How to Choose a Major

Choosing a major is a complex decision. The suggestions below can help to clarify your thinking. Keep in mind that decision-making is a nonlinear process – expect to move back and forth among the suggested areas, or to work on several areas at the same time.

Seek New Perspectives on Yourself

A good way to begin is to investigate your interests. Think about the courses you've taken and activities you're involved in. What has made you curious? Energized you? Surprised you? On a blank sheet of paper, write these headings across the top of the page: Course, Hobby, Assignment/Project, Experience, Activity. Below each heading, jot down one example from your own experience that you enjoyed. Think about these for a minute. Now in each column, as specifically as possible add what it was about each of your examples you really liked. Looking at your answers, how would you describe yourself? What are the things you really care about?

  • Ask faculty members, your pre-major advisor, professionals, peer students, friends, and family about your strengths and values. Often people who know or work with you can offer useful insights.
  • Check out the self-assessment tools and programs offered through the Career Center and Counseling Center.
Investigate Potential Majors

Taking courses across a wide range of departments and programs will give you a sense of what interests you (or not so much) and how you relate to the various academic disciplines. But what is it like to major in an area that seems appealing? Here are the top questions our faculty recommend you investigate:

  • How do faculty in this department/program mentor and support students?
  • What skills or aptitudes will I need to complete this major successfully?
  • Will this major allow me to ... study abroad? do lab research? do field research? what else?
  • How can I connect my studies in this major to my life/work outside the classroom? Examples?
  • I'm interested in developing my ... [problem-solving, communications, reasoning, performance, other] skills. Will I have a chance to develop these in this major?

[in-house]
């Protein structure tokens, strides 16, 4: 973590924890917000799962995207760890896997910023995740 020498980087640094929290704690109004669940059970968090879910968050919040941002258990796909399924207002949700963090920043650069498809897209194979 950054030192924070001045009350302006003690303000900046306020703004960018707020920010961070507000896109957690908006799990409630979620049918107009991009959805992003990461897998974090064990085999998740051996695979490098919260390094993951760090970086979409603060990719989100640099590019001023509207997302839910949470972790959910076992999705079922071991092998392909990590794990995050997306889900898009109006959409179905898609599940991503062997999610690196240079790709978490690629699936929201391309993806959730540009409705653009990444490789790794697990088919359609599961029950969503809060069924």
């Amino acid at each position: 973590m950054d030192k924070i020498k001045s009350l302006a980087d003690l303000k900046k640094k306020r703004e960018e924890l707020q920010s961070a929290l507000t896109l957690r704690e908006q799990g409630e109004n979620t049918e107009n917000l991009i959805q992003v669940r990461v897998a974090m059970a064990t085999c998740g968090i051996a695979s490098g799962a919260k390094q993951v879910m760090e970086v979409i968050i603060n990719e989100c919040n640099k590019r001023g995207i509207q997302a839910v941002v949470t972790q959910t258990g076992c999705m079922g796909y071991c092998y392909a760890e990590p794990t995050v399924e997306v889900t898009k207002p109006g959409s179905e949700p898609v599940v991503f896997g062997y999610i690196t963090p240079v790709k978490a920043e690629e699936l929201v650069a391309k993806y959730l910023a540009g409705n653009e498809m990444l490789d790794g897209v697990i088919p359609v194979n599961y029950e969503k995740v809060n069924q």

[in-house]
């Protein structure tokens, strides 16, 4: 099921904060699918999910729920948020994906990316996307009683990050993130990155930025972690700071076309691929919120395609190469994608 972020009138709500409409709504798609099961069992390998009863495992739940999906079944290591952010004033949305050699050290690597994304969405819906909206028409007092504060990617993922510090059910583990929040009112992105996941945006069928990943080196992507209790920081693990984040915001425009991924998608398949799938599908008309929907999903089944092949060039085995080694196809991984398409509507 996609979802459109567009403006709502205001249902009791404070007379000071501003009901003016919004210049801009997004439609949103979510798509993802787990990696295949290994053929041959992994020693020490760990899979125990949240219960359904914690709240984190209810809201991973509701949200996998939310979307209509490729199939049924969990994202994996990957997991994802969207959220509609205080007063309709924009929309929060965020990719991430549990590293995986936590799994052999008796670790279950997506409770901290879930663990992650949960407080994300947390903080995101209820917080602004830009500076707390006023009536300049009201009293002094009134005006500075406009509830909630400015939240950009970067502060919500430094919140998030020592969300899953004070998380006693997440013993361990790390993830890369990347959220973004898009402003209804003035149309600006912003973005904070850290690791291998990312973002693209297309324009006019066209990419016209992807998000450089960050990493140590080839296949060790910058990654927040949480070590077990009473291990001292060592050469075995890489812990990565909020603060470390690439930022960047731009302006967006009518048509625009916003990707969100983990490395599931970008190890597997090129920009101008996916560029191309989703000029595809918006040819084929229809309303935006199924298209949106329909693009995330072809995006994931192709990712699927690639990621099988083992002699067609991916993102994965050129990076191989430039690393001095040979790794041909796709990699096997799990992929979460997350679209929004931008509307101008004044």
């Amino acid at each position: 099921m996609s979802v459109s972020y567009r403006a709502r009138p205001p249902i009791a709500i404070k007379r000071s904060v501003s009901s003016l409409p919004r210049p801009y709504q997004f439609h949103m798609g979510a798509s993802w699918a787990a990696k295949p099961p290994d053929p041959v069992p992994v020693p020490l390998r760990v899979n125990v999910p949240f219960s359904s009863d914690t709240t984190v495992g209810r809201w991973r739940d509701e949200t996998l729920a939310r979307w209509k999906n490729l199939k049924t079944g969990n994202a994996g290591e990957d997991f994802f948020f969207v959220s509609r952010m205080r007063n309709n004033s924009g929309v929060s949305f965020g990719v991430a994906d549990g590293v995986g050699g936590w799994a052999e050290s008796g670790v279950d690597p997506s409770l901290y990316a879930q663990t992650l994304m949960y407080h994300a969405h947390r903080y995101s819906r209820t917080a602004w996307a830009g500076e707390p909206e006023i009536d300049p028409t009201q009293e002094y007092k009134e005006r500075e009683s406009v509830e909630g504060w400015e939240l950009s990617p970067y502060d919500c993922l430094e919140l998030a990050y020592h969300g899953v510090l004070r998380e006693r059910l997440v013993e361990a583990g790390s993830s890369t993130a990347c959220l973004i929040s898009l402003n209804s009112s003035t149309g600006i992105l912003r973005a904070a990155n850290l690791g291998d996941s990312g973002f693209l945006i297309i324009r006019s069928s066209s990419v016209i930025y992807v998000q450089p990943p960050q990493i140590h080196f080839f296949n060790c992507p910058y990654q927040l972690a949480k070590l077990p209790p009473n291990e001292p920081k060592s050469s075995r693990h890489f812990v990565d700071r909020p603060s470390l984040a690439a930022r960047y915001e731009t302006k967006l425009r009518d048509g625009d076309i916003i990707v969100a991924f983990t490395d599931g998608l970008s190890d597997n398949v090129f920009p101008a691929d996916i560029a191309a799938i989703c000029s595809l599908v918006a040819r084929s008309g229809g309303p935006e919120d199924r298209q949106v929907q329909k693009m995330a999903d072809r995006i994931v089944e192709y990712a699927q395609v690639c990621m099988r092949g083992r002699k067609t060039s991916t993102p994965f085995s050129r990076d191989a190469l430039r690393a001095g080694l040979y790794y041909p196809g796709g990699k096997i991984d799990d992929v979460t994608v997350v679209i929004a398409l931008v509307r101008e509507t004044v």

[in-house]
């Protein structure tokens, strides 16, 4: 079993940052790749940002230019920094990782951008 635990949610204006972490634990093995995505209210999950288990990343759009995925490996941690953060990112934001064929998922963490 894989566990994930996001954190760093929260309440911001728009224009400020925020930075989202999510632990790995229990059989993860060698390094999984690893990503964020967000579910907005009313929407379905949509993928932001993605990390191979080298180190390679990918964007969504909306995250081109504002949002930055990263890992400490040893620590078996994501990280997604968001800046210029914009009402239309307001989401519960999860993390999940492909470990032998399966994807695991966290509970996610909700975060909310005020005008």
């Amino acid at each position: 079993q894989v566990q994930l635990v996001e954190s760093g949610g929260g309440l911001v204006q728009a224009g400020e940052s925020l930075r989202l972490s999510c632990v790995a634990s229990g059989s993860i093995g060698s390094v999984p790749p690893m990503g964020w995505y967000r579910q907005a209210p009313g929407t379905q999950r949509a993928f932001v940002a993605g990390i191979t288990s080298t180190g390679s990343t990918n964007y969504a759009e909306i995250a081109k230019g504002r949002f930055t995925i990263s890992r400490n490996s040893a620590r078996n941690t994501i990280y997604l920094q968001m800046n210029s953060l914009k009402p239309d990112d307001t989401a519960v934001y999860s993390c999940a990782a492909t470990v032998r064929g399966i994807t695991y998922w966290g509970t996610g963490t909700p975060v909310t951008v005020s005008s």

Review the websites of candidate departments and programs. Stop by the department or program office for the major and ask for any additional information they've prepared. Talk with junior or senior students in the major to learn about their experiences.

Keep an eye out for workshops, information sessions, and open houses. Attending one of these events and getting answers to your questions will lead to more informed decisions.

Look Ahead to Possible Careers or Graduate School

Talk to faculty in the major you're considering. They are knowledgeable about graduate programs in their field and can advise you on the kinds of careers that require a graduate degree. If you have a particular career in mind, ask if they know any former students who are doing that kind of work, or if they know about internships or opportunities related to that kind of work.

Some other ideas:

  • Advisors in the Career Center can offer insights into how majors can map to careers. The research librarians at Swem can help you plan your research and find useful information.
  • Pre-professional program advisors can orient you to the sequences of courses that prepare you for further study in various professions.
  • Reach out to alumni who have your dream job or who work with other people who do. What majors did they have?
  • Attend Employer Information Sessions. These are a good way to talk to employers directly and find out what kinds of majors they've hired in the past.
  • Play around with William & Mary Student Outcomes. This site provides information obtained from senior surveys for the past four years.
Eliminate Options

As you continue exploring, evaluating, and refining your interests, you'll find yourself moving away from some options and toward some others. Ideally you'll reach a point where just one or two potential majors feel like a good fit. At some point you might consider:

  • If you find that you cannot choose between two majors, could one be a major and the other a minor?
  • If you find that the topic you want to study overlaps several majors, look into creating your own interdisciplinary major.
Update Your Planning

Since your first semester, you've been planning which courses to take and how to complete various requirements. Now's a good time to assess how the courses you've already taken match up with your candidate majors. Print an Academic Planner [pdf] and sketch out what your next few semesters might look like if you went ahead with a particular major.

You can also plan specific actions you'll take to accomplish your goals. With this major, what actions make sense after the junior year? What do you want to be doing in the months after graduation, and what actions can you take now to make sure that happens?

Review Your Decision

Once you've decided on a major, you might take some time to mull it over before you actually declare. Does it feel like the right way to focus your bachelor's degree? Does it set you on a path to the kind of future you've imagined for yourself?